We got our first glimpse of the 2014 Green Bay Packers on Saturday night, or a version of them anyway, when they dropped a 20-16 decision to the Tennessee Titans.
We say a version because three starters were held out — quarterback Aaron Rodgers, running back Eddie Lacy and receiver Jordy Nelson. That seems like a fine idea considering it was dumping buckets of rain when the game started.
In place of those three guys were Matt Flynn, who played the majority of the first half, James Starks and Jarrett Boykin.
Starks was the story on the Packers’ first drive. He looked like he was already in midseason form, effectively working the cutback lanes and running for 49 yards and a touchdown on six carries.
That first series was as much as we got to see of the Packers pseudo first-team offense. On the second series, Starks and every other offensive starter besides Flynn and center J.C. Tretter, who is in his first year as a starter, were on the sideline.
Flynn looked pedestrian, completing 5-of-10 passes for 49 yards. Most of those were of the dink-and-dunk variety. Any sort of downfield passing game was pretty much nonexistent. Until…
Scott Tolzien entered the game. There was a noticeable difference in the offense. Tolzien threw downfield and with authority, finishing 8-of-12 for 124 yards.
Meanwhile, the Packers first-team defense looked acceptable. Definitely vanilla, but certainly better than what we saw at the end of last year.
The old bend-but-don’t-break philosophy certainly appeared to be in use and it worked well enough. Now, you could argue that the Titans offense is dog shit and that made the Packers defense look better than it is, but it’s tough to say at this point.
What we know is the defense didn’t give up any huge plays and that’s a step in the right direction.
Early on, special teams almost turned into the story of the game. The Packers had rookie Davante Adams returning punts. He did that exactly two times in his college career. Mix in a torrential downpour with some lack of experience and you get two muffed punts in two tries.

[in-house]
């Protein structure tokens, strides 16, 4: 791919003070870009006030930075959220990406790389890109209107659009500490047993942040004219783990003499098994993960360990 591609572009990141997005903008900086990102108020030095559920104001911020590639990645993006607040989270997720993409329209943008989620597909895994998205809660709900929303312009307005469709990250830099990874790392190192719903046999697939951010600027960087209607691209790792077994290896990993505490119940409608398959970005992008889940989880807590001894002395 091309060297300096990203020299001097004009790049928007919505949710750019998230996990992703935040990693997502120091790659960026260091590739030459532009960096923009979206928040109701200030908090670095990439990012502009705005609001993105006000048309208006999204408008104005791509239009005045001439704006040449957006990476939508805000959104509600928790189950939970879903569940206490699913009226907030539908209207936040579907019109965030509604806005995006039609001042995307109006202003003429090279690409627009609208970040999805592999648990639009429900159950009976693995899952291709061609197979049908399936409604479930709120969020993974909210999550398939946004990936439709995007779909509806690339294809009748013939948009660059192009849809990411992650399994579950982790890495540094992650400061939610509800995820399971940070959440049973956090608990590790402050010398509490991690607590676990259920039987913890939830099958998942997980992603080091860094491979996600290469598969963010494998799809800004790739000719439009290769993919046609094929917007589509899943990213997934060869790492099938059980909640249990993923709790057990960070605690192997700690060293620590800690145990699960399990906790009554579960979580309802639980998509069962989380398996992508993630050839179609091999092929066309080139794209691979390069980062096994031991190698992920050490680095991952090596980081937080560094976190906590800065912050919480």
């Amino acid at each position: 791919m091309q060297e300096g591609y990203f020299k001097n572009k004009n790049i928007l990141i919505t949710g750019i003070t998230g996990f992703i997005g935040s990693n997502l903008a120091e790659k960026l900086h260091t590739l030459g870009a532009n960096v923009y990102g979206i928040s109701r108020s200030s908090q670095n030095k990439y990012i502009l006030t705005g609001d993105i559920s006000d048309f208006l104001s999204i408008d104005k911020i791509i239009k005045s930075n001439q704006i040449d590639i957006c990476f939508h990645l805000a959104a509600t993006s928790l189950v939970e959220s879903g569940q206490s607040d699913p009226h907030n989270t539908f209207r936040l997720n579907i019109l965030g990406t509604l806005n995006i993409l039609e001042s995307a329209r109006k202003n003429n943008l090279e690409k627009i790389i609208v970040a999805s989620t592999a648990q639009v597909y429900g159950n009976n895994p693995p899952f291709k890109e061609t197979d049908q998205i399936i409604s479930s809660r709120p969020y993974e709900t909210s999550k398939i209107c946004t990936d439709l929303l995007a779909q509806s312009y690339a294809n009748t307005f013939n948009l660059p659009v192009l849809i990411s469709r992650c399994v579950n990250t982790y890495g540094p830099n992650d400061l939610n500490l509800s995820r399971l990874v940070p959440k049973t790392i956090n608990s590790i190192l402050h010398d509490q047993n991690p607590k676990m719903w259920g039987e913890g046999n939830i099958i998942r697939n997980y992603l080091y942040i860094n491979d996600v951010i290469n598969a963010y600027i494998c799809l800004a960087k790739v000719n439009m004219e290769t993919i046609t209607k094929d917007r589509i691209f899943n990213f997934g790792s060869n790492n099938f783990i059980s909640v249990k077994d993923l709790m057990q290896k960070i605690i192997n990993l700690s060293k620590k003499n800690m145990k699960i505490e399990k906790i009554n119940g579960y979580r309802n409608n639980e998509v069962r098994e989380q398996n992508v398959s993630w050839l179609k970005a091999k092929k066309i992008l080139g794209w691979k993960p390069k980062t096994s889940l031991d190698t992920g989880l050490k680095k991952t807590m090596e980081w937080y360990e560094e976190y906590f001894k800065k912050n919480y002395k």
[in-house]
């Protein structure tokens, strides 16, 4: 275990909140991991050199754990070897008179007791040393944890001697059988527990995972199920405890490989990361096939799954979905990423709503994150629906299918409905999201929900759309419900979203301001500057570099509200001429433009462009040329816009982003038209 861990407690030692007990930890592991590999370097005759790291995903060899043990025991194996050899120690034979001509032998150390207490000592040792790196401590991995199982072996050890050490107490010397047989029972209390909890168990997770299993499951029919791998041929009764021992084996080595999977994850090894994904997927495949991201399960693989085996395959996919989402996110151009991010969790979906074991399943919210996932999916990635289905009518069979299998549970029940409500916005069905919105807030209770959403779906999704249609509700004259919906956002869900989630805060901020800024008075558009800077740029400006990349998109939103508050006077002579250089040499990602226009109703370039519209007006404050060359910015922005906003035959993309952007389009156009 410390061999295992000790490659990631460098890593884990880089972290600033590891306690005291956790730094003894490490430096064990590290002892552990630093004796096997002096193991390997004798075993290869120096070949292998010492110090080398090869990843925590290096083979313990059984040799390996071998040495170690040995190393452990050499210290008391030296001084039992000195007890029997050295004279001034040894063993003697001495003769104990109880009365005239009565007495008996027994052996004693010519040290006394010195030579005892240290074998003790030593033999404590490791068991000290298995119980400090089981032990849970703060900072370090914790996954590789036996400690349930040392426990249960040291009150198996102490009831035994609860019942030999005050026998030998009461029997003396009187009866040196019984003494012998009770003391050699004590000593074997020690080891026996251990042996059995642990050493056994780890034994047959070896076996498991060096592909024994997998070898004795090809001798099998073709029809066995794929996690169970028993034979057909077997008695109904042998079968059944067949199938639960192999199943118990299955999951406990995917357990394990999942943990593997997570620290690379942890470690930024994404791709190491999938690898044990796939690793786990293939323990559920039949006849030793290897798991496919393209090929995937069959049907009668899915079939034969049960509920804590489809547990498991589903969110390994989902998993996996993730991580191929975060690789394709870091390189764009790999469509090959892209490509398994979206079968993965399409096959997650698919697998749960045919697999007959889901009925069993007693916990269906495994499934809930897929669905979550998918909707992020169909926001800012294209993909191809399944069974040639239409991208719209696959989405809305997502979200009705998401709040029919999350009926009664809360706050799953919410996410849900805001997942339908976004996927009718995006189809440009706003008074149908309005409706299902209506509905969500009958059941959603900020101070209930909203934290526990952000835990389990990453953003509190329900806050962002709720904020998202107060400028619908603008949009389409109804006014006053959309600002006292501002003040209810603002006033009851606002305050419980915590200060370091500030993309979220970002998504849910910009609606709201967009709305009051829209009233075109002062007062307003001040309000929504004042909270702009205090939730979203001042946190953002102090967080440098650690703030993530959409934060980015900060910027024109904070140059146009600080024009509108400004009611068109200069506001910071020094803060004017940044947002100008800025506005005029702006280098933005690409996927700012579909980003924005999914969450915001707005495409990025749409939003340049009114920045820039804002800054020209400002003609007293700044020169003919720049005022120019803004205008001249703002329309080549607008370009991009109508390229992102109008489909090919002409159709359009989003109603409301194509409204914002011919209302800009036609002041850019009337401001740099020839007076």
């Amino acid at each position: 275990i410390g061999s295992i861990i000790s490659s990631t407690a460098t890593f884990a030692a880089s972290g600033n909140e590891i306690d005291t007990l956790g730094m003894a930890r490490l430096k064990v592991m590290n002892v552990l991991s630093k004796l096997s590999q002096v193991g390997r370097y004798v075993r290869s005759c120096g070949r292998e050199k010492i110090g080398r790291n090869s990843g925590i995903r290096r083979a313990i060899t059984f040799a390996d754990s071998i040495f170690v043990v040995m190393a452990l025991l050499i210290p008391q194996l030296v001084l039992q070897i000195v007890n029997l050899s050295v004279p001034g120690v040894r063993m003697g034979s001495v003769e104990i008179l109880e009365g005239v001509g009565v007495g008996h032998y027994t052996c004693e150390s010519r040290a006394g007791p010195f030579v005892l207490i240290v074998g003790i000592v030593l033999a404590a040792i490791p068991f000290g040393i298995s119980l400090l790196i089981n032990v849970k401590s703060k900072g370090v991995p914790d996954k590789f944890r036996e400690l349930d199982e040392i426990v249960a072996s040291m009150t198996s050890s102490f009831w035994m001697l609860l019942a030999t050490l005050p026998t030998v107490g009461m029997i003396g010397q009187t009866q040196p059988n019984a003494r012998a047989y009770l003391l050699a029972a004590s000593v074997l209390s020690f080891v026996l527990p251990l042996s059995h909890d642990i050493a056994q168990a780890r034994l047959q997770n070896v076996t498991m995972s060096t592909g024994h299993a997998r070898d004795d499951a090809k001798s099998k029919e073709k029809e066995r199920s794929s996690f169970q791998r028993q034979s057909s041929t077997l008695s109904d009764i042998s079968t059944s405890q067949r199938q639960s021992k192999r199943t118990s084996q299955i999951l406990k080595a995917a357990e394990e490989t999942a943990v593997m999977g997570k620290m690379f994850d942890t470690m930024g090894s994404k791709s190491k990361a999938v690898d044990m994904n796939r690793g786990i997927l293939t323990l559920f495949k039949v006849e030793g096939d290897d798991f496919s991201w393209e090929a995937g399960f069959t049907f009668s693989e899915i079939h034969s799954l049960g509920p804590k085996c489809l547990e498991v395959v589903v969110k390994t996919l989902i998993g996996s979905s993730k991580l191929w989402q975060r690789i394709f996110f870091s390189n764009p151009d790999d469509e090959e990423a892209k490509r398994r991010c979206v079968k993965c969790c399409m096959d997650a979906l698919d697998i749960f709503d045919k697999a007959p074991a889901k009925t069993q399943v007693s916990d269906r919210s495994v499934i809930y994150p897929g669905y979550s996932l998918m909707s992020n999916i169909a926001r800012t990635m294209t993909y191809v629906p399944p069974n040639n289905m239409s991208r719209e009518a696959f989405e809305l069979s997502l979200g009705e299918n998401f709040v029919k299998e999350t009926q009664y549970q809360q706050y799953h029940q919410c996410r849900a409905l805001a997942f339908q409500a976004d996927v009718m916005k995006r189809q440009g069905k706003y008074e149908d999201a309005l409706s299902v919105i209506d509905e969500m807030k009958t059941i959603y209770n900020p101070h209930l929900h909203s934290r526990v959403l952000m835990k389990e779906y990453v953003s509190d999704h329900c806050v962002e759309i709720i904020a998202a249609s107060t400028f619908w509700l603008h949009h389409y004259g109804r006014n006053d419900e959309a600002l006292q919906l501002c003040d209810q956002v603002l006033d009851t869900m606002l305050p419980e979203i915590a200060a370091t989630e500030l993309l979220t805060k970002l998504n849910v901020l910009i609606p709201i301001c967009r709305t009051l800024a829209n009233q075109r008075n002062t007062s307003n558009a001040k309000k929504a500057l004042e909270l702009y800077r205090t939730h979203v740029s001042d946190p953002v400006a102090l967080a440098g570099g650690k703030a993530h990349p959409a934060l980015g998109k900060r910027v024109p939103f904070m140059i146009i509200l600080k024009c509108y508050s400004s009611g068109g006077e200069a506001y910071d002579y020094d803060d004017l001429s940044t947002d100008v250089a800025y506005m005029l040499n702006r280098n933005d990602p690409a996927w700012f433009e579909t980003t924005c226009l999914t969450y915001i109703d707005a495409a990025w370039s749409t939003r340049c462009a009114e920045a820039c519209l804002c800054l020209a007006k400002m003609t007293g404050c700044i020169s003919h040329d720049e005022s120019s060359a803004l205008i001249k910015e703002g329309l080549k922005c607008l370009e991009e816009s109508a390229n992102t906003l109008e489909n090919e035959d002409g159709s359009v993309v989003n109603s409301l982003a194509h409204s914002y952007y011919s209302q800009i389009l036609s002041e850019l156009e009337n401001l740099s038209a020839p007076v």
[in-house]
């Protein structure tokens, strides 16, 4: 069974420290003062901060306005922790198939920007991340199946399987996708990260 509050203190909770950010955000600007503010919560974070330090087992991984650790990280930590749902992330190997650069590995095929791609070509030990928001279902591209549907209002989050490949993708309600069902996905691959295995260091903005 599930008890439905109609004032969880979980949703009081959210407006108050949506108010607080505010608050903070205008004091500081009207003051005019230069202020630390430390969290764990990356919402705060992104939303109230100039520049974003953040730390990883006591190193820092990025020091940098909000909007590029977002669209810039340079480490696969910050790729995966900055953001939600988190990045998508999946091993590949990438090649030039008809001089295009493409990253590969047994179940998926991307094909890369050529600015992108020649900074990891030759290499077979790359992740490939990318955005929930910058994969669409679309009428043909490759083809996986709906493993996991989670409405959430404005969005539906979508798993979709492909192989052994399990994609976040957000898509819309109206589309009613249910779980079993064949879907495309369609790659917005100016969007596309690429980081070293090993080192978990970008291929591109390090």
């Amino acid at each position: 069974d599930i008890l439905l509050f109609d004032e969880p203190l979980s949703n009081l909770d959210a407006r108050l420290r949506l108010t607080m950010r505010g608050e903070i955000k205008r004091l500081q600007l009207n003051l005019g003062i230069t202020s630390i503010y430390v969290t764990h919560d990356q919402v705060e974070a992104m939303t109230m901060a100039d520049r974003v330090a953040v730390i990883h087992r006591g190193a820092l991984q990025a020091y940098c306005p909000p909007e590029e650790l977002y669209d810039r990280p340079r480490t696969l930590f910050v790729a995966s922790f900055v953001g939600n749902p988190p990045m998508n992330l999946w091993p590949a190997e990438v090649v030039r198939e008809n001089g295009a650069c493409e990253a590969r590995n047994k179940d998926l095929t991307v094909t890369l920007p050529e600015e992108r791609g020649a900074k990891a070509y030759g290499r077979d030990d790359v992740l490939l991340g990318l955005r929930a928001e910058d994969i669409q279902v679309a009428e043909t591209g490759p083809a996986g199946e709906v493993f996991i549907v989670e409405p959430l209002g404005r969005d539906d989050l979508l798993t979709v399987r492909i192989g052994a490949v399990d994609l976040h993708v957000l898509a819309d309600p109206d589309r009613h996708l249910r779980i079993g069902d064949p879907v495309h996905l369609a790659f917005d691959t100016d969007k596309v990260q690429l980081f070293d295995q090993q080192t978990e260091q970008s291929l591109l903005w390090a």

Adams recovered the first muff, but Tennessee got the second. That turned into a 13-yard Shonn Greene touchdown run on the next play, where Brad Jones displayed some midseason form by being too far inside while Julius Peppers was, for some reason, too far outside.
Probably for lack of giving a fuck.
Micah Hyde took over on punt returns from there. On kickoffs, DuJuan Harris got the first crack. He muffed one too, but recovered it and looked pretty solid overall, averaging 31 yards on two returns.
As far as overall competitions, we can see that tight end is the most wide open. Andrew Quarless started, but didn’t have any catches. He should of had a big gain from Tolzien near the end of the half, but let the ball go through his hands. Both Richard Rodgers and Brandon Bostick were used early and often.
Rodgers had one catch for 10 yards and Bostick had one for 24 yards.
Beyond that, here’s who we thought stood out among those guys fighting for roster spots.
Running back Rajion Neal had a nice showing running the ball in the second half. He had five carries for 39 yards and the Packers only other touchdown. We’re not jumping to any conclusions, but he looked better running the ball than DuJuan Harris did. Harris had seven carries for just 18 yards.
It should be pointed out that Harris played with Flynn at quarterback and Neal played with Tolzien.
On the flip side, receiver Chris Harper didn’t do himself any favors. He caught two balls for 55 yards, which was a team high for yardage, but he also dropped two passes, including a two-point conversion where he was wide open.
On defense, it was two cornerbacks who stood out.
First, the venerable Jarrett Bush. He had a team-high eight tackles and also recorded a sack. Seems like he wants to stick around.
We can also see why Jumal Rolle is ahead of sixth-round pick Demetri Goodson on the depth chart. He makes standout plays. Rolle had a solid open-field tackle of Bishop Sankey for no gain in the first half and strip sack in the second that was recovered by Jake Doughty.
Most importantly, despite the weather, the Packers didn’t appear to suffer any injuries, serious or otherwise.